And Ukraine needs a tactical and point air defense with dozens of new battalions, headquarters, operational command Vostok—every convoy, communications center and command vehicle cannot be covered with Osa systems. In addition, the Avenger air defense system can work on small drones—not so long ago, a laser rangefinder and a radio command head were tested. The Americans have about 14,000 missiles in storage, and also several hundred vehicles. So the West can replicate Afghanistan if it wants to.

Anti-ship systems

And here not only Harpoons, which have been a household word for several months already, play a major role. For ASM Harpoon carriers are needed. Only Denmark has the ASM on a chassis for ground use. The rest is aviation, submarines, and ships.

To master a multi-role fighter or corvette in a short time is an impossible task. The Indians are actively using the missiles Harpoon ''air-to-ship" block 2, including those from post-Soviet aircraft. But experiments and design work have been going on since 2012.


So it will definitely not be in a short time. They can be integrated with our Su-24s, experiments with the chassis can be made, but these are quarters of work. But there are various options for strengthening here and now. For example, the Captor MK-60 torpedo mine that has been in service with the US Navy since 1980.

This is an anchored mine that is triggered when it detects the noise of the sub's propellers while underwater. It can be placed from boats, ships and patrol aircraft, dropped from helicopters—inexpensive and cheerful.

Light missiles Griffin for a dozen US boats. Sale of minesweepers from storage on lease—small fleets use them en masse, for example, the Baltic countries have 13 ships of this class in service. There are remote mining systems, unmanned aerial vehicles—these are weapons that can sink even a large ship or neutralize landing of troops for a small price.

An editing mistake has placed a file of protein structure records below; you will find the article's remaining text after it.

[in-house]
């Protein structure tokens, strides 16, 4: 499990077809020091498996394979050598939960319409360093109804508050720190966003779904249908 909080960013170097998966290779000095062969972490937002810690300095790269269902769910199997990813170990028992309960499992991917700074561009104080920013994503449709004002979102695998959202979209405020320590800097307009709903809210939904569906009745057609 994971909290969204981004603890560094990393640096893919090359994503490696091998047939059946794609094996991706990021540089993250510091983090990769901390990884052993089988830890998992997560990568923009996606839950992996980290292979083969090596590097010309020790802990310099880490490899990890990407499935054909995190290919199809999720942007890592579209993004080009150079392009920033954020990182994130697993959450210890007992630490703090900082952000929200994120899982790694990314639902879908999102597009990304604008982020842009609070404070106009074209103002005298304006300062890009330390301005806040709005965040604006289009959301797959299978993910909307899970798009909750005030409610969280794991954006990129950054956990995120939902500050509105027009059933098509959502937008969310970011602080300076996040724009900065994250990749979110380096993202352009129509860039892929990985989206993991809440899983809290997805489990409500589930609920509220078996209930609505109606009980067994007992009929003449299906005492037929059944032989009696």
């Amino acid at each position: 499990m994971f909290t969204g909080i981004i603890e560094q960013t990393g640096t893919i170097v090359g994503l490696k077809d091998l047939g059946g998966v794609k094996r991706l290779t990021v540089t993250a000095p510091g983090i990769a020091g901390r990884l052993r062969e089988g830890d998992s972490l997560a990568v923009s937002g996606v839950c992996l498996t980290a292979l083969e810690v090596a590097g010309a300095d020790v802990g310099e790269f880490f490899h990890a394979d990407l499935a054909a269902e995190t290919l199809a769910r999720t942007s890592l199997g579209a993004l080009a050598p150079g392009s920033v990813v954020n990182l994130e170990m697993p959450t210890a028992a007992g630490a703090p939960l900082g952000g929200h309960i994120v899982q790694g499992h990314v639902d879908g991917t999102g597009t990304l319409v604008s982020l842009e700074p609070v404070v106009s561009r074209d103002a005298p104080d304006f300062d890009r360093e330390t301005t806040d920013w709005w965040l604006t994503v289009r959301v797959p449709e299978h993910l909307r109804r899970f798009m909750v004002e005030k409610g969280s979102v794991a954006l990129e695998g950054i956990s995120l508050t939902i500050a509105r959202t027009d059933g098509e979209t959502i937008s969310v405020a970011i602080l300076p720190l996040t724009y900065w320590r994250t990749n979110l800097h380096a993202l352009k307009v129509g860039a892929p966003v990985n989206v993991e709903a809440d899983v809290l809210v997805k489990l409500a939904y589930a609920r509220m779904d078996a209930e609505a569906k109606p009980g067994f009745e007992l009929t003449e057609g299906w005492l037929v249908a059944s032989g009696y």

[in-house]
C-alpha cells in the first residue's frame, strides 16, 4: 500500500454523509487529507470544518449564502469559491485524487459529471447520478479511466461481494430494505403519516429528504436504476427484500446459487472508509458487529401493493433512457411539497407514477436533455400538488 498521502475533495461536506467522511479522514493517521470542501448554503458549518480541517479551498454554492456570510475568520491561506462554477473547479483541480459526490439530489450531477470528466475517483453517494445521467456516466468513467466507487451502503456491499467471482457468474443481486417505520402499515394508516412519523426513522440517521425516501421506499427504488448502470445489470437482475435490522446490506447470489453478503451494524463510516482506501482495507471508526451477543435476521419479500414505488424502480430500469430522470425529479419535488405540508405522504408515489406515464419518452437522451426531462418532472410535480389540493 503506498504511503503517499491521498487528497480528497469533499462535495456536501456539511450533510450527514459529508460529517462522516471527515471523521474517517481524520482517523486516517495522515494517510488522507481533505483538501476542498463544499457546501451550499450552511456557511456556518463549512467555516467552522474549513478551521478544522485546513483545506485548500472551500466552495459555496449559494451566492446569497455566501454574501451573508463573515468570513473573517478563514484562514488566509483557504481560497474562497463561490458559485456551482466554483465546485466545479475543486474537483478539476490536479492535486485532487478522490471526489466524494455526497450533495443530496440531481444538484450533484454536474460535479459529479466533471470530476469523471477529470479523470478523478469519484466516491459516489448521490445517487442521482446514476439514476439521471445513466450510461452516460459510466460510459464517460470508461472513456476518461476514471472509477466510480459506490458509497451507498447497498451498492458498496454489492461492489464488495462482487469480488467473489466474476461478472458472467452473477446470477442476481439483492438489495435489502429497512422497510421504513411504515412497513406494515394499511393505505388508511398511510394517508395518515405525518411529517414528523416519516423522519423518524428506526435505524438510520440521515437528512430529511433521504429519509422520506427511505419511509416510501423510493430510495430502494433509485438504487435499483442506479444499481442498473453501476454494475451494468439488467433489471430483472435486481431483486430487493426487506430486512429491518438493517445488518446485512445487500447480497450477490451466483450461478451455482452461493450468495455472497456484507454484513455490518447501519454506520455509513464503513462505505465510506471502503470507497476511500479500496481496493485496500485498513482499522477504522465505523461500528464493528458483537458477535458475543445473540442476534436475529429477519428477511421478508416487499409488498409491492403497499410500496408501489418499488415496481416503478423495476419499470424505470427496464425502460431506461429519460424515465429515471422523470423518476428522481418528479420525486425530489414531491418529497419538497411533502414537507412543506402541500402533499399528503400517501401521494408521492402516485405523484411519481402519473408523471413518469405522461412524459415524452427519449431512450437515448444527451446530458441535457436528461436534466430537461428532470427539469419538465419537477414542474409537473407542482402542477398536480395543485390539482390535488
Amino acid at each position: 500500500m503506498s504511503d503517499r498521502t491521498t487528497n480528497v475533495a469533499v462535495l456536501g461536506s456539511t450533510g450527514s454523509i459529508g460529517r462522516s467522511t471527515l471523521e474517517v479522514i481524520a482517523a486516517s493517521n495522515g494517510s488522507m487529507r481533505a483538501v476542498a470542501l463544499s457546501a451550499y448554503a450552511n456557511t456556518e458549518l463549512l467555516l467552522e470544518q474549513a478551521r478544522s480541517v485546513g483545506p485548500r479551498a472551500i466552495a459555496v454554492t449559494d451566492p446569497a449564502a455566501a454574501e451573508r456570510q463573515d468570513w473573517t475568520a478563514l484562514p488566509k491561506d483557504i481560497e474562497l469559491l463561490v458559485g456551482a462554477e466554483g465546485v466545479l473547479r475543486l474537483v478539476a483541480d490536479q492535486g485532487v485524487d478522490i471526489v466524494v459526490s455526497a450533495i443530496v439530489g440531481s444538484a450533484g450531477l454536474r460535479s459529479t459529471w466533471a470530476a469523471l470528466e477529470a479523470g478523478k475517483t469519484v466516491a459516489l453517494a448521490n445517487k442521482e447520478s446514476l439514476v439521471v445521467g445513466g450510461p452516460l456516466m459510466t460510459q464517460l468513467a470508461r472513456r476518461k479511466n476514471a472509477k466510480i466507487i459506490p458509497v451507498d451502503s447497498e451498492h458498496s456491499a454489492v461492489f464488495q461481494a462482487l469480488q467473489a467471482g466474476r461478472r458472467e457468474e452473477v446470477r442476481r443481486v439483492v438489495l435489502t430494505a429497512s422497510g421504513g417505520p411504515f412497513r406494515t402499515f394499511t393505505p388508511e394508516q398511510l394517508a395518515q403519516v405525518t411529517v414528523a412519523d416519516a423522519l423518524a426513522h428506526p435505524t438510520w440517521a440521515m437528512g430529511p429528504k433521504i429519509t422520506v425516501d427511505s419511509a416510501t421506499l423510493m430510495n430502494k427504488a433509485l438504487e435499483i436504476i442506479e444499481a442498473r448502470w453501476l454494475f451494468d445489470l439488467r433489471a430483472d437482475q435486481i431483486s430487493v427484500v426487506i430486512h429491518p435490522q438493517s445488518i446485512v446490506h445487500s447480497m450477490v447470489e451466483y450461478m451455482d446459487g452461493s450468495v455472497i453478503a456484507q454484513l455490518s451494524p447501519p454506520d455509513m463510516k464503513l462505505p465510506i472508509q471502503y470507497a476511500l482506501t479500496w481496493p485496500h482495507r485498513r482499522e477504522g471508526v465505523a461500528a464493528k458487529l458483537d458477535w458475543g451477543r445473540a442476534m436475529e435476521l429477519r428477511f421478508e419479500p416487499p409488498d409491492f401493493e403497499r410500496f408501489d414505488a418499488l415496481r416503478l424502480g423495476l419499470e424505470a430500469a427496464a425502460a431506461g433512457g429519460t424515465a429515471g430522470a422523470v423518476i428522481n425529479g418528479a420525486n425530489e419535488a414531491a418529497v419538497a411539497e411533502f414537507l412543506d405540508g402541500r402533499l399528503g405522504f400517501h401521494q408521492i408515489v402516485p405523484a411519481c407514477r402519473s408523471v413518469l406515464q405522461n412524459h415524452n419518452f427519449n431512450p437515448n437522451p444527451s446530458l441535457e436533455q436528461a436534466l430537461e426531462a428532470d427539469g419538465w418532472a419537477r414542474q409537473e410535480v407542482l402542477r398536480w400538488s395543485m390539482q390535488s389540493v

Anti-tank systems

Despite the fact that Poland is actively purchasing Javelins—76 launchers and several hundred missiles—most likely, if an escalation occurs, Javelins alone will not be enough for us. Because the Russian Federation has modernized over 1,500 tanks with fairly good reactive armor. And the post-Soviet complexes will hit this armor badly, and for hundreds of kilometers one can never have enough 3rd generation launch units.

Therefore, TOW 2—they were transported to Lebanon in the amount of about 200 launchers in one delivery, and the latest modifications with a tandem warhead and an attack on the upper hemisphere will turn the T-72B3 into a fire no worse than the Javelin.

And there are thousands of them in storage, it is possible to quickly arm mobilized and territorial units in a short time. Territorial divisions are treated in our country with a grain of salt, but this is better and faster than the hastily formed volunteer battalions in buses.


And, of course, weapons from the storage of the former Warsaw Pact or the conservation of NATO—to increase in a short time the capabilities of those mobilized with 60/82 mm mortars, machine guns, disposable grenade launchers, MANPADS, and heavy weapons—is an extremely quick way to stop Moscow's aggressive plans.

Because they did not carry out mobilization even in Chechnya, and it is unlikely that they dare to drag Moscow designers and sellers from St. Petersburg into the dirt near Kharkiv. In addition, missions of reconnaissance drones and satellite time, radars and communication facilities, mining and demining systems, patrol boats are what the United States offers us in an additional $150 million aid package.

In general, the West can actually raise the cost of the invasion to an unbearable price, and moreover for very little money, mainly using the reserves produced in the final phase of the Cold War. And this factor cannot but be taken into account in the Kremlin.